We see the close link between Communion and the AGAPE FEAST. It gives us a celebration to remind us of God’s love for each one of us and our love for each other.
Think for a moment how many events in our lives include a meal:
Funerals—marriages—church suppers—luncheons—anniversaries—birthdays—retirement—golf tournaments—even the bridge group at our house ends with a gathering at the table.
WHY? because eating allows us to relax.—to let lose--It gives us a chance to talk to each other—to let down our hair!
I just have to think of what goes on in our house, when the entire family gets together, to know the importance of mealtime.
There are--Quiet discussions,-- fixed opinions, --heated arguments—lots of laughter-- all happen when we sit down to share a meal together. What about your mealtime ?
Other important things I can think of are:
-warmth of touching one another--maybe it’s rubbing elbows
-The taste and smells make us anxious to get started
-The tenderness shown in the preparation.
-The togetherness felt in the cleanup.
Food and drink are the essentials for life, and there is no better way to express our selfless love than having an Agape Feast.
Our rapid changing world warrants that our church maintain our meals together not just Agape ritual feasts, but also the coffee time after church and the suppers and luncheons.
As families get smaller—seniors find themselves alone--people live further apart--Busy schedules--Financial demands—global trade—climate change—fresh water—increasing poverty.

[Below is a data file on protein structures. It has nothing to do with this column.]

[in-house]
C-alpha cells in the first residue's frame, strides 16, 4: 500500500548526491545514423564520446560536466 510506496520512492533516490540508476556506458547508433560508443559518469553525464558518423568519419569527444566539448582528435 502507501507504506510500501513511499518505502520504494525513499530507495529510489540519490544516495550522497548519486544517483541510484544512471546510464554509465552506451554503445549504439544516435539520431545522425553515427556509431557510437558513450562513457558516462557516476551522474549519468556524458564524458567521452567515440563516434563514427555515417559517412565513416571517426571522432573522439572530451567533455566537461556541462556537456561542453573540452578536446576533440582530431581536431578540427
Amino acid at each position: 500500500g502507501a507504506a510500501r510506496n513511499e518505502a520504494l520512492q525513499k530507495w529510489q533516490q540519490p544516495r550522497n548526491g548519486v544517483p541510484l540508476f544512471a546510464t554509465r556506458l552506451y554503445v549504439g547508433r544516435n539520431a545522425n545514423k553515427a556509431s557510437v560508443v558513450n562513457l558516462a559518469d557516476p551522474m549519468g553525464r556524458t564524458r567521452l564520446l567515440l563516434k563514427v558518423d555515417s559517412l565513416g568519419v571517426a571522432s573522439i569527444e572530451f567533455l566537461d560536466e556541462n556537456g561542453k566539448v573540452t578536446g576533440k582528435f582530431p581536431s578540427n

All these changes make this church family more important as the vehicle to bring HOPE, LOVE and CARING to each others lives!!
William Willimon, in his book “Worship as Pastoral Care” makes a sharp observation:
**You have heard it said that the family that prays together stays together. I say to you that the family that eats together stays together.
**He asks “Could the contemporary breakdown of many of our families be attributed to our families’ so rarely eating together?”
**Think how much more basic is this table fellowship for the family of God. Something sacred happens to people who have shared food and drink.
**Wow! . What an incredible thought! “Something sacred happens to people who have shared food and drink.”
This morning we share in an Agape meal or commonly called a Love Feast. We will be using the elements of APPLE SLICES AND GRAPES and apple juice: I sincerely hope everyone will find it a meaningful expression of your love of God and our love for each other as a community of Faith.
Let us start by singing verses I & 2 of the hymn “Let us break bread together.”
Let us pray:
Dear Lord as we gather around your table to partake in this love feast, we ask you to fill our hearts and minds with your presence. Help us to feel your Spirit moving amongst us as we pass food and drink to each other.
May the love we have for our neighbours and our community be enhanced through the sharing of this meal and we will leave Your table refreshed and filled with your Love. AMEN
It is important that each of us participate in this meal and to pass on love to the member sitting beside you. I encourage you to eat and drink as you receive the elements.
As we pass the apple slices and grapes to each other I would like you to say to the person next to you:
“God loves you and so do I.”
As we pass the tray of apple juice, I would like you to say to your neighbour, sitting beside you,
“I’m glad you’re here this morning.”
Let us pray:
Lord we are glad to be here and share in this Agape Love Feast.
It symbolizes our love for you and for each other and your everlasting Love for each of us. As we were sharing in this your table we could feel your Spirit pulsing through our bodies. Help us to take your love out into the wider communities where we work and play and be a joy to all we meet. AMEN
Let us continue singing Verses 3 of the hymn “Let us brake read together”
CLOSING HYMN: Seek Ye First # 625